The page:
Photo Album: On The Way To The Tuareg Rally 2012

On Friday March, 18th the team left Switzerland for the two day trip South To Alméria and the ferry to Morocco. By 7:15 am, everyone had arrived and loaded their bags and we were soon on the way.

A few hours after crossing the border into Spain, we arrived at Lloret de Mar, where we spent the night before continuing on to Alméria the next day. It was another early start.

The hours were long but as we got farther and farther south, the air was warmer and we were able to enjoy the sun roof of the MAN KAT.

On Saturday evening, we joined the French team, Bande de Zèbres at the campground near Alméria. After dinner, we had an advance preview of the rally briefing from one of the team members who was in contact with the organizers.

Sunday morning after breakfast, we drove the last few kilometers to rally point in the port of Alméria.

We spent the day making last minute checks and adjustments at the port, waiting for the ferry

There’s no heavy truck category in the Tuareg Rally, but the Organization agreed to let the Belgian team of Gregory Vangheluwe, Tom Deleersnyder, and Wouter Leenknegt participate in the Rally with their MAN TGA 480 with the understanding that the Organization is not equipped to provide support for the truck. In case they get stuck in the desert, they’ll have to arrange their own towing and service truck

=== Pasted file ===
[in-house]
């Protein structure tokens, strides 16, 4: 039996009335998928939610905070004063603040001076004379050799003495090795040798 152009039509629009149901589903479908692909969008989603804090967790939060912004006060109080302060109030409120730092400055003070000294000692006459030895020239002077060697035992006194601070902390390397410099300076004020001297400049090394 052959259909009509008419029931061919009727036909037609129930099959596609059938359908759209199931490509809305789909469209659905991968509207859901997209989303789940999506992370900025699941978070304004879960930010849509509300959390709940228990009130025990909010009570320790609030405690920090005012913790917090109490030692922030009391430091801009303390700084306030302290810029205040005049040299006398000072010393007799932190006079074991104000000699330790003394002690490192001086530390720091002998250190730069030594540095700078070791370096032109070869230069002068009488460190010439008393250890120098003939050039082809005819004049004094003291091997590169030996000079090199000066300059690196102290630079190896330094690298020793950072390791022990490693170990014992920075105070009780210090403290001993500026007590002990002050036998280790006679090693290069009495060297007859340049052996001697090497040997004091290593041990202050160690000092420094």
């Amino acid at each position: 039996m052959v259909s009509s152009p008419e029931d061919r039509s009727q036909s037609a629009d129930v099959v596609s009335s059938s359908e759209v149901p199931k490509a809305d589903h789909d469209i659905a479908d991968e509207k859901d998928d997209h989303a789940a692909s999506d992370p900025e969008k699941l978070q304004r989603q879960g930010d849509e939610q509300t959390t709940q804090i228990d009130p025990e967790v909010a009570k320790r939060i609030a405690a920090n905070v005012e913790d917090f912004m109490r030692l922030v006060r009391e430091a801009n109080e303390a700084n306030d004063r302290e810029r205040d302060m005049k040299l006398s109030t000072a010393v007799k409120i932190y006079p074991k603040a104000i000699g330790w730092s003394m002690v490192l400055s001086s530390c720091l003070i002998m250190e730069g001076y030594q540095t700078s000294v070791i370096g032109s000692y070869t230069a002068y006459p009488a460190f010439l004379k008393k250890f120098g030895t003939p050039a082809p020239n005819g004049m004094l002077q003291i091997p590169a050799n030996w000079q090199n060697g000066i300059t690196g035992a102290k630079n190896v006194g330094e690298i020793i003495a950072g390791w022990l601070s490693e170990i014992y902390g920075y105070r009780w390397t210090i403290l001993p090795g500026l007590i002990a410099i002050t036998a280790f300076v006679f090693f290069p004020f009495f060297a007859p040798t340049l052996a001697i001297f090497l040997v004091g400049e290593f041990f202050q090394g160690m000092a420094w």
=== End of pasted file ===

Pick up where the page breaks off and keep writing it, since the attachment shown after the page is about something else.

Boarding for the service teams’ ferry to Melilla was scheduled for 11:00pm, but was late. It was well after midnight before our ferry left port for Morocco.

At The Port, Waiting For The Ferry

This post was written yesterday, but we didn’t have time (or Wifi access) to post it, so we’re publishing from the hotel at the finish in Missor after the first day. It’s been non-stop since we boarded the ferry, and importing all our video and photos drained the battery on the Mac, so we haven’t been able to prepare any posts. Posts will be delayed by at least 24 hours.

Sunday was a day spent waiting at the port in Alméria. We arrived in mid-morning and the parking lot was already filled with motorcycles, cars, trailers and heavy trucks. Each little group seemed to be speaking a different language. In an area not much larger than 50m wide there were participants from Germany, Austria, The Netherlands, France, Spain, Italy, Great Britain, and Sweden, but also Austria, the Czech Republic, and Lithuania.

We didn’t get to the registration desk early enough so the line was long, and for the first 30 minutes it moved quite slowly. When it was our turn, we had to notify the organization of some changes in the teams. Olivier and Philippe were not able to come, and Edouard is taking their place, so he had to complete all the registration on site. Florian and Yvan are driving a Jeep Cherokee in the race, not a Tomcat, and Pascal accompanied them to provide assistance. Sylvain has a new co-pilot, also named Pascal; Cécile will take the role of co-pilot in the rapid assistance car that Raoul is driving.